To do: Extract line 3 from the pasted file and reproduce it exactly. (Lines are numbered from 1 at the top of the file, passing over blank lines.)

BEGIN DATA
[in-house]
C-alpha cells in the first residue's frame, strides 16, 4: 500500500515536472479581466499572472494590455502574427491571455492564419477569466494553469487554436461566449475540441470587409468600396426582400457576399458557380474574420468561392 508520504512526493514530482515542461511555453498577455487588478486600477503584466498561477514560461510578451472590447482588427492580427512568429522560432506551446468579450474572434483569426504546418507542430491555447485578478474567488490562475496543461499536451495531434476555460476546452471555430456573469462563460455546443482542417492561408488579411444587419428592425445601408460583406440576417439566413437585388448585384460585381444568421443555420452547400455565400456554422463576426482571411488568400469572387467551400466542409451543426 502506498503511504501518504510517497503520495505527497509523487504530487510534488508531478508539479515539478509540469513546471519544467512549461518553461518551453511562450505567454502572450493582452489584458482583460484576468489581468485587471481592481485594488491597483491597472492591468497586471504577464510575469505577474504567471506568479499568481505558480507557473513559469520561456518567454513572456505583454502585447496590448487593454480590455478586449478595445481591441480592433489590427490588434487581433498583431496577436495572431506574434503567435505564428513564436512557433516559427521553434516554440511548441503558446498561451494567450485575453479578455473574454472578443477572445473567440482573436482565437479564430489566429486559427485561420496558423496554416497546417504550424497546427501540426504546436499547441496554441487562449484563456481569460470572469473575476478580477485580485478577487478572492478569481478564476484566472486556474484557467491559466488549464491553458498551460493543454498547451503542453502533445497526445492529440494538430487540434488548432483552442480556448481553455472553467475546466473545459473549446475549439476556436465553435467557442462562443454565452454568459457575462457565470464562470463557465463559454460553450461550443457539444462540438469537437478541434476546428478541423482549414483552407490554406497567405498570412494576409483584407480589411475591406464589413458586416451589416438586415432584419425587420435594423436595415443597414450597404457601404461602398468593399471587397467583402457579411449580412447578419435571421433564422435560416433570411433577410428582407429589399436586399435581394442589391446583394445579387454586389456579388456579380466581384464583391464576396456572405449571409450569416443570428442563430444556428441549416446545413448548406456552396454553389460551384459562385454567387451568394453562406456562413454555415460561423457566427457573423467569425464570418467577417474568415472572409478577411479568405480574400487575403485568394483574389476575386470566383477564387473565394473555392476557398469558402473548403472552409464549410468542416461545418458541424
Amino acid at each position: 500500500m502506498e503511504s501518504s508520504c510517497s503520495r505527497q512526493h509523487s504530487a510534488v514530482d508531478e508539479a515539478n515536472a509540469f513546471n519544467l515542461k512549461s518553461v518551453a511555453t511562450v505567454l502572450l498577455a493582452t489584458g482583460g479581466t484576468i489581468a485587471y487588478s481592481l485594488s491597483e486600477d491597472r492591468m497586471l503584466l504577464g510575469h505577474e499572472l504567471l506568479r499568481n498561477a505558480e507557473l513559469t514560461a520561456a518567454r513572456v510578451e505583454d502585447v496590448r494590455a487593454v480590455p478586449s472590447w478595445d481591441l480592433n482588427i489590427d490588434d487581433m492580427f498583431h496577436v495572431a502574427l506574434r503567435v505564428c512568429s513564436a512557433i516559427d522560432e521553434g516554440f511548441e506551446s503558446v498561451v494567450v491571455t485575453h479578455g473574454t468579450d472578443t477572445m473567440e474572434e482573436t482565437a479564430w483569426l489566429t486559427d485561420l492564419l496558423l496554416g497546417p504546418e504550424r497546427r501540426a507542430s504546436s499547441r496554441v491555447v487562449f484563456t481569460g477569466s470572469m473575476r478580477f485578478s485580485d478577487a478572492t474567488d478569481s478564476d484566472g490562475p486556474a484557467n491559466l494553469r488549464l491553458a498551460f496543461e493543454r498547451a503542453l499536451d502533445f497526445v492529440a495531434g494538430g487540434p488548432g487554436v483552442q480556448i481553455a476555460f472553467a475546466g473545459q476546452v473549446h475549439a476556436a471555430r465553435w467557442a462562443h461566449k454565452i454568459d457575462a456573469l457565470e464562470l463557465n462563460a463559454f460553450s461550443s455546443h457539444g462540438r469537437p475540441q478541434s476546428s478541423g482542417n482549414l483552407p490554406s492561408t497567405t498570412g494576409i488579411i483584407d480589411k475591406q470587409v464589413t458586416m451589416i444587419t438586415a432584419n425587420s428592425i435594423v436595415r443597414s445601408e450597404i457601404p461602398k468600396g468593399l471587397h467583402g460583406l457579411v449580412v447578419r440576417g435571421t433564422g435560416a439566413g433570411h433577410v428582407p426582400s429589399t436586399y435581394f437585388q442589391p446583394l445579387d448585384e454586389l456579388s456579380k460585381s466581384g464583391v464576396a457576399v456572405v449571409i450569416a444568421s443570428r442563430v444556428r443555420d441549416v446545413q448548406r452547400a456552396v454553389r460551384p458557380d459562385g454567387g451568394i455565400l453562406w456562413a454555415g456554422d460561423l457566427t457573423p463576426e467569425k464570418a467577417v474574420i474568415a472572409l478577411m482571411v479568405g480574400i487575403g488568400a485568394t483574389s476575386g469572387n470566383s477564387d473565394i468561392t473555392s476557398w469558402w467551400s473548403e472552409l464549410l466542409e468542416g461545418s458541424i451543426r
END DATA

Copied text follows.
Amino acid at each position: 500500500m502506498e503511504s501518504s508520504c510517497s503520495r505527497q512526493h509523487s504530487a510534488v514530482d508531478e508539479a515539478n515536472a509540469f513546471n519544467l515542461k512549461s518553461v518551453a511555453t511562450v505567454l502572450l498577455a493582452t489584458g482583460g479581466t484576468i489581468a485587471y487588478s481592481l485594488s491597483e486600477d491597472r492591468m497586471l503584466l504577464g510575469h505577474e499572472l504567471l506568479r499568481n498561477a505558480e507557473l513559469t514560461a520561456a518567454r513572456v510578451e505583454d502585447v496590448r494590455a487593454v480590455p478586449s472590447w478595445d481591441l480592433n482588427i489590427d490588434d487581433m492580427f498583431h496577436v495572431a502574427l506574434r503567435v505564428c512568429s513564436a512557433i516559427d522560432e521553434g516554440f511548441e506551446s503558446v498561451v494567450v491571455t485575453h479578455g473574454t468579450d472578443t477572445m473567440e474572434e482573436t482565437a479564430w483569426l489566429t486559427d485561420l492564419l496558423l496554416g497546417p504546418e504550424r497546427r501540426a507542430s504546436s499547441r496554441v491555447v487562449f484563456t481569460g477569466s470572469m473575476r478580477f485578478s485580485d478577487a478572492t474567488d478569481s478564476d484566472g490562475p486556474a484557467n491559466l494553469r488549464l491553458a498551460f496543461e493543454r498547451a503542453l499536451d502533445f497526445v492529440a495531434g494538430g487540434p488548432g487554436v483552442q480556448i481553455a476555460f472553467a475546466g473545459q476546452v473549446h475549439a476556436a471555430r465553435w467557442a462562443h461566449k454565452i454568459d457575462a456573469l457565470e464562470l463557465n462563460a463559454f460553450s461550443s455546443h457539444g462540438r469537437p475540441q478541434s476546428s478541423g482542417n482549414l483552407p490554406s492561408t497567405t498570412g494576409i488579411i483584407d480589411k475591406q470587409v464589413t458586416m451589416i444587419t438586415a432584419n425587420s428592425i435594423v436595415r443597414s445601408e450597404i457601404p461602398k468600396g468593399l471587397h467583402g460583406l457579411v449580412v447578419r440576417g435571421t433564422g435560416a439566413g433570411h433577410v428582407p426582400s429589399t436586399y435581394f437585388q442589391p446583394l445579387d448585384e454586389l456579388s456579380k460585381s466581384g464583391v464576396a457576399v456572405v449571409i450569416a444568421s443570428r442563430v444556428r443555420d441549416v446545413q448548406r452547400a456552396v454553389r460551384p458557380d459562385g454567387g451568394i455565400l453562406w456562413a454555415g456554422d460561423l457566427t457573423p463576426e467569425k464570418a467577417v474574420i474568415a472572409l478577411m482571411v479568405g480574400i487575403g488568400a485568394t483574389s476575386g469572387n470566383s477564387d473565394i468561392t473555392s476557398w469558402w467551400s473548403e472552409l464549410l466542409e468542416g461545418s458541424i451543426r